Introduction: Pork Shoulder Roast - Apple Wood Smoked
Our local butcher had some great deals on pork and beef cuts that were perfect for smoking, so we loaded up. Here is one of the results. You might also want to check out the Flat Beef Brisket that was prepared at the same time. Both Instructables were created using a pellet grill/smoker during a rainstorm, so for more information on running your pellet during adverse weather, check out Pellet Smoking in the Rain.
Using a few simple steps, we transformed a simple pork shoulder roast into a bbq pork spectacle. We used a rare and hard to find sauce and a great rub, but you can substitute your favorites. The slow smoking in apple wood not only creates an incredible flavor and texture, but also helps to bring out the best in less expensive cuts of meat.
This Instructable assumes you are familiar with the safe operation of a pellet smoker and have already prepped it for use.
- Pork Shoulder Roast (tied or netted)
- Salt and Pepper, to taste
- 1 Tbsp olive oil (not extra virgin)
- 1 bottle CaJohn's 20 Years After Sauce (or your own favorite sauce)
- Amberfyre Sassy Rub
- Pellet smoker
- Sharp knife
- Aluminum foil
- Oven thermometer
- Apple wood pellets
- Large steel bowl
- Large cutting board
- Huck towels (the chef's secret weapon)
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Step 1: Prep and Season Meat
Preheat and prep pellet smoker for high smoke using apple wood pellets.
Pat down roast. Lightly rub with olive oil and season with salt, pepper, and your favorite rub, if so desired.
Step 2: Smoke Part I
Place the shoulder directly on the grate. At this point, I like to insert an oven-safe thermometer or thermocouple. Since my only oven-safe thermocouple probe was being used in the Flat Brisket in the back, I went with the thermometer.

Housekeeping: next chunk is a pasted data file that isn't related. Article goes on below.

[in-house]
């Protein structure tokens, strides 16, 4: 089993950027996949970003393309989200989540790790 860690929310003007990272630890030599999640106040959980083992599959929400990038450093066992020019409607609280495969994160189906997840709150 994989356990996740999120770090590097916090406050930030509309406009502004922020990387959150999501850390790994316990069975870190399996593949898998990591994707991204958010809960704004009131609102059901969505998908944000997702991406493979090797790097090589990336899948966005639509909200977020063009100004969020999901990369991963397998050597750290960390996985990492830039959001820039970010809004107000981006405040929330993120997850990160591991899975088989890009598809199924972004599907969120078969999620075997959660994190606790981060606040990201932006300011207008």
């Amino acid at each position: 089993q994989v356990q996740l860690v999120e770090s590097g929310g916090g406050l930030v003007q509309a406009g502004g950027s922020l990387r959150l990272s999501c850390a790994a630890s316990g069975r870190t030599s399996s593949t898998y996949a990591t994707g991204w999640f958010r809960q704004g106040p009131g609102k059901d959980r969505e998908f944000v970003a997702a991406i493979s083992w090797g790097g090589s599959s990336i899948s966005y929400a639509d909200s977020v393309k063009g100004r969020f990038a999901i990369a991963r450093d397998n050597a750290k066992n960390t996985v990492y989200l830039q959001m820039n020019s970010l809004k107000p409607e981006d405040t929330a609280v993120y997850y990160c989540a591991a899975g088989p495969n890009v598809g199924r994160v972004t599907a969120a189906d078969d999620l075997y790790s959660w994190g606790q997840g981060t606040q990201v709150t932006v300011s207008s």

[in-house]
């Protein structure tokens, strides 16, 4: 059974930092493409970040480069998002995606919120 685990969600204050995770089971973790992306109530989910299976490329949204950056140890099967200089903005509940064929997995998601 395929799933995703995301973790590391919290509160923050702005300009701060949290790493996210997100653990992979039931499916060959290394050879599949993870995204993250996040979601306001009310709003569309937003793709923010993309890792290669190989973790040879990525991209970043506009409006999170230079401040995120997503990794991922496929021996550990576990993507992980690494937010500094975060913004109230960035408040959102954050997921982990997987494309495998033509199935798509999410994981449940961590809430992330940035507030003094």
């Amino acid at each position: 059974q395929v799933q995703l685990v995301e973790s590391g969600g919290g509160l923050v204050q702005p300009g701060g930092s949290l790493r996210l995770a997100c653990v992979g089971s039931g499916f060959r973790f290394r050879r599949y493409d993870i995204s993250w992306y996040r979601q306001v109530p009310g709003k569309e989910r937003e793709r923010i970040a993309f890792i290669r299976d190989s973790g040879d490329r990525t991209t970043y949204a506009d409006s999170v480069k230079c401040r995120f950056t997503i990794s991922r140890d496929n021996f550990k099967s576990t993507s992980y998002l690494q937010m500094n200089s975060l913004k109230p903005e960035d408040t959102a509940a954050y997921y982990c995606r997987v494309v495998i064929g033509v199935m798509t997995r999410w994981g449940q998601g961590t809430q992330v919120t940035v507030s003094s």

Allow shoulder to smoke for several hours (based on weight) until it reaches an internal temperature of 160 degrees. This is called the stall point. The stall point is when evaporative cooling overtakes the ability of the smoker to add heat to the meat effectively enough to keep the temperature rising.
Step 3: Smoke Part II
Since we want our pork shoulder to keep cooking to our desired internal temperature of 203 degrees Fahrenheit, we need to get past the stall point. The best way to do this is to wrap the shoulder in aluminum foil. It doesn't have to be wrapped airtight, just enough to substantially reduce the cooling effect. Make sure to keep your thermometer or probe in place.
Keep the roast in the smoker about an hour or two more (based on weight), until the internal temperature gets close to 190 degrees. Open the foil and liberally coat with sauce. close the foil and continue to smoke until around 203 degrees Fahrenheit.
Note: Most commercially sold bbq sauces are made to be finishing sauces, that is, used in the final minutes of cooking. The earlier you apply them, the more vinegary the sauces will be in flavor.
Step 4: Rest and Release
When the roast reaches the desired temperature, remove it from the smoker and keep it in the foil. Remove the thermometer or probe and tighten the foil up.
Allow to rest for at least 15 minutes.
Once the meat has rested, open the foil and remove the trussing or netting from the roast.
Step 5: Pull and Sauce
Place the roast in a large bowl and pull it apart using your hands or forks. Sauce with additional sauce, reserving some for dipping, if desired. We like to enjoy ours on soft tacos with baby red lettuce and toppings like diced onion and tomato.
Serve and Enjoy!